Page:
The routines in the econometric package arise from trying to handle dynamic modelling. Although included is a routine for the estimation of nonlinear systems, much of the routines here deal with model simulation. Researches interested in ARIMA models will find some routines of interest here.

Included in the econometrics chapter (why, I am not sure) are topics that are useful to a number of researches. They include neural networks (a new and growing topic of research), operations research, linear programming and queueing theory.
 

Conclusion


Thomas Cool opens his manual with the statement, "These notebooks and packages have been developed for economics, business and finance." This is exactly what they are. He goes on, "These packages may help you to get the job done." One may add, "done better." Cool sees Mathematica as extending the general language of mathematics to the computer and so enhances its usefulness still further. He sees it almost as a new revolution. He therefore sees the user guide as a way to ‘use the routines’ and not as a discussion of the economic problem or how a solution routine has been programmed.

We can ask three basic questions about the routines:

Are they easy to use?
Are they comprehensive?
Can they be adapted?

Put briefly my answers are: (1) No, (2) Yes, and (3) Yes. My first review, Shone (1999) criticised Cool for not having a manual and so it was difficult to know how all the routines fitted together. He clearly has satisfied this with a 555-page manual! But the Thomas Cool package is constrained by its own extensiveness. Because there are so many routines, the 555 pages can barely state the instructions for inputting information into them. These input statements follow the strict syntax of Mathematica. But exactly how the user should input instructions, which use these in some combination of statements, is not usually provided. The user, therefore, must often find this out by trial and error. This is not satisfactory. The solution is quite simple – but possibly not one that the producer of the manual would like. It is: provide numerous examples to illustrate how the input instructions should be used. This is exactly what the Mathematica manual does. Unfortunately, this would (I suspect) increase the manual to almost 1000 pages! The only alternative is to limit the extent of the routines. If the Economics Pack is to have wider use, as it deserves, then it needs to be made far more user friendly with far more simple examples to illustrate how the different routines can be used.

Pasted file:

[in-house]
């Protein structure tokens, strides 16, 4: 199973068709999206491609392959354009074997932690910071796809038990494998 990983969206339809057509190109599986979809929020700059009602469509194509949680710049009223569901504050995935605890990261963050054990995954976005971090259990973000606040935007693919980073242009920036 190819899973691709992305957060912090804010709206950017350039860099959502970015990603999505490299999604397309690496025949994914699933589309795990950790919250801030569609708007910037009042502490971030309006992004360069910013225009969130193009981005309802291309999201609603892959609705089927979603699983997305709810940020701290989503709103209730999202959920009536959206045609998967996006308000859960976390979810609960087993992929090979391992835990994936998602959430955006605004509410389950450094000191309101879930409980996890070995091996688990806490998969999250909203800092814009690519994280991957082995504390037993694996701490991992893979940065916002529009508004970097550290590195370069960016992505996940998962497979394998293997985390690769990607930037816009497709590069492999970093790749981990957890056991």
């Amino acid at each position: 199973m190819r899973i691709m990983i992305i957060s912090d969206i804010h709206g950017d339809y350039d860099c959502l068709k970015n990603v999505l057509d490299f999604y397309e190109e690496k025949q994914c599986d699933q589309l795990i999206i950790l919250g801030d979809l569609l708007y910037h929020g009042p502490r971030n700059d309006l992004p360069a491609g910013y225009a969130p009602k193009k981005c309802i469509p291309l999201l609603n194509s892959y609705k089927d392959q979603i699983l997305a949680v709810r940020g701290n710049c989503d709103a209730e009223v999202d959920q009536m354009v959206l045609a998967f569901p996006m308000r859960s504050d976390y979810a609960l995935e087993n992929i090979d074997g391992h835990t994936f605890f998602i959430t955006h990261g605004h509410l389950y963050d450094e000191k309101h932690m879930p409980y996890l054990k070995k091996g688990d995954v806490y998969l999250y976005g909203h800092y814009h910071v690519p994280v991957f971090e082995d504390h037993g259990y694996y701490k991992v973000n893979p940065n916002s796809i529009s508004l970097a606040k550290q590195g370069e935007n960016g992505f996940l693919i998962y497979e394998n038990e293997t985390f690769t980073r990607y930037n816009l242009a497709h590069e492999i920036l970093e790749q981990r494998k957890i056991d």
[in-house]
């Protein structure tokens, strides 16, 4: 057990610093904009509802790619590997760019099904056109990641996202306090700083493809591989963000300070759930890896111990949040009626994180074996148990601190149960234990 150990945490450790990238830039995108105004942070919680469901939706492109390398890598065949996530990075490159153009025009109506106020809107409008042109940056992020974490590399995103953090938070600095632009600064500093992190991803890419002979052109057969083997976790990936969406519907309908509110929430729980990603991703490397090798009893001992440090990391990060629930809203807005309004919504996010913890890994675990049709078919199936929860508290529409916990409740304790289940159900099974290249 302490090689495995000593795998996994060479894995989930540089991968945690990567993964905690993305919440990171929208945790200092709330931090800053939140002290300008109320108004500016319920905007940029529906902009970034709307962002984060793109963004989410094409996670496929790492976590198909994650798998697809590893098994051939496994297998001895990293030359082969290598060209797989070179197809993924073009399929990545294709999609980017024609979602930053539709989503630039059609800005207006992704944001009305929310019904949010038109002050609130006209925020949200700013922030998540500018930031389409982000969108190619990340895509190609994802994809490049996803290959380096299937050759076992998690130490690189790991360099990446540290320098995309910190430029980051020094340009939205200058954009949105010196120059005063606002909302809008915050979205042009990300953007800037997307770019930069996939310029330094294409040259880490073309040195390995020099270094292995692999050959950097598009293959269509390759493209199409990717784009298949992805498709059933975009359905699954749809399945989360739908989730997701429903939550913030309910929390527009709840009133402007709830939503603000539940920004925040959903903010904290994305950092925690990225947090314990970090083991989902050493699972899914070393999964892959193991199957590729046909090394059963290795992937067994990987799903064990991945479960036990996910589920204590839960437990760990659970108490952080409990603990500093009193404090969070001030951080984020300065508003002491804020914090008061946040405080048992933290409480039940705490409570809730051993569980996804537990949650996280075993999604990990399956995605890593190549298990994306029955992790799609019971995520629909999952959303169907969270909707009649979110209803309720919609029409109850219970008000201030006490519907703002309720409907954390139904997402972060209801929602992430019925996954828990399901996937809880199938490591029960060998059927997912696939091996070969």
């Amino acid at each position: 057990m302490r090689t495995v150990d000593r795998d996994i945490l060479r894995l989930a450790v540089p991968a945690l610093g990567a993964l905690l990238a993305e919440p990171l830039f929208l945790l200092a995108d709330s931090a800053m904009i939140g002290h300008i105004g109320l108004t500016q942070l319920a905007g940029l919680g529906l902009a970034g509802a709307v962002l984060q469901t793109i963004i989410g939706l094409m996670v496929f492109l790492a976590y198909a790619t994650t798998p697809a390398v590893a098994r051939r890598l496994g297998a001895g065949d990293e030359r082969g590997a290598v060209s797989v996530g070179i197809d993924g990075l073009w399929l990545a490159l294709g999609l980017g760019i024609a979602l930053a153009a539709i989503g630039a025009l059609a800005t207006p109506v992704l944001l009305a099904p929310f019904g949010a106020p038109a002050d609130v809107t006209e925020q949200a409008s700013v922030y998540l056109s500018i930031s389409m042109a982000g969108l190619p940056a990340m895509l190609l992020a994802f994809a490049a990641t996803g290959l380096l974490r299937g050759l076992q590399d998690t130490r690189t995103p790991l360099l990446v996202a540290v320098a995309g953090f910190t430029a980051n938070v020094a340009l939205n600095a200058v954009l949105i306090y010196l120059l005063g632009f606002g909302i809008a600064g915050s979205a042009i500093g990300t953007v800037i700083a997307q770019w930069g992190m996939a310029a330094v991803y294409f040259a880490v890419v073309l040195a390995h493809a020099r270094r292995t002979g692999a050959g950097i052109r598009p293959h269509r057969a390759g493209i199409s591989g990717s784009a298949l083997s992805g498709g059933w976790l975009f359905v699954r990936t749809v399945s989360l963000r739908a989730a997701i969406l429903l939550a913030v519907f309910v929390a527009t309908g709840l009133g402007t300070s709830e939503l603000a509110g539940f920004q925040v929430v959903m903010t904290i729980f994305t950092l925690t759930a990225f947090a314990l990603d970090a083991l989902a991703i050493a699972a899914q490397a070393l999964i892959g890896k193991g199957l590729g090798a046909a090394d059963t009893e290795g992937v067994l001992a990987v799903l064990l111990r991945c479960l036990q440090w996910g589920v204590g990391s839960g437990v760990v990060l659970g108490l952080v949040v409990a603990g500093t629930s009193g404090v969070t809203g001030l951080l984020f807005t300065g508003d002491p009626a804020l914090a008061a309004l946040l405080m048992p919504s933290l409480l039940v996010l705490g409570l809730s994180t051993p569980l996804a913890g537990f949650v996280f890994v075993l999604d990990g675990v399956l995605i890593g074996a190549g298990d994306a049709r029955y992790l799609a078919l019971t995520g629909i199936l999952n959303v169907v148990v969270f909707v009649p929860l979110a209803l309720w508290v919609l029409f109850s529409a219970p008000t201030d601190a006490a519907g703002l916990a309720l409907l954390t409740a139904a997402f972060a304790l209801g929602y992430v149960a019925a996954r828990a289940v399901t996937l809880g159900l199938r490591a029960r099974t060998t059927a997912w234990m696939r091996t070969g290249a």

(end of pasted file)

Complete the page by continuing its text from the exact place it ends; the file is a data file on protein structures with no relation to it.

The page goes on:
Ronald Shone                                                                           University of Stirling
 
 

References

 
 

De Jong, F. J. (1967), "Dimensional Analysis for Economists", North-Holland.

Noguchi, A. (1993) "General Equilibrium Models" in H. Varian (ed.), "Economic and Financial Modelling with Mathematica", Springer-Verlag.

Shone, R. (1999), "CoolEconomicsPack 1.0", Economic Journal, Vol.108, 1229-34.

Varian, H. (1993), "Economic and Financial Modelling with Mathematica", Springer-Verlag.

Note by Thomas Cool March 2003:
This review again is very useful, and I agree with much of it.
Please note that the Help window does contain many examples files that are not printed in the User Guide.
It is a pity, though, that I do not have the time nor the circumstances to extend the User Guide with those examples, 
or, rather, to make a separate book of those examples.
In the mean time, I can only advise users: consider carefully the User Guide and the examples that have been given,
and work from simple problems to the more complex ones.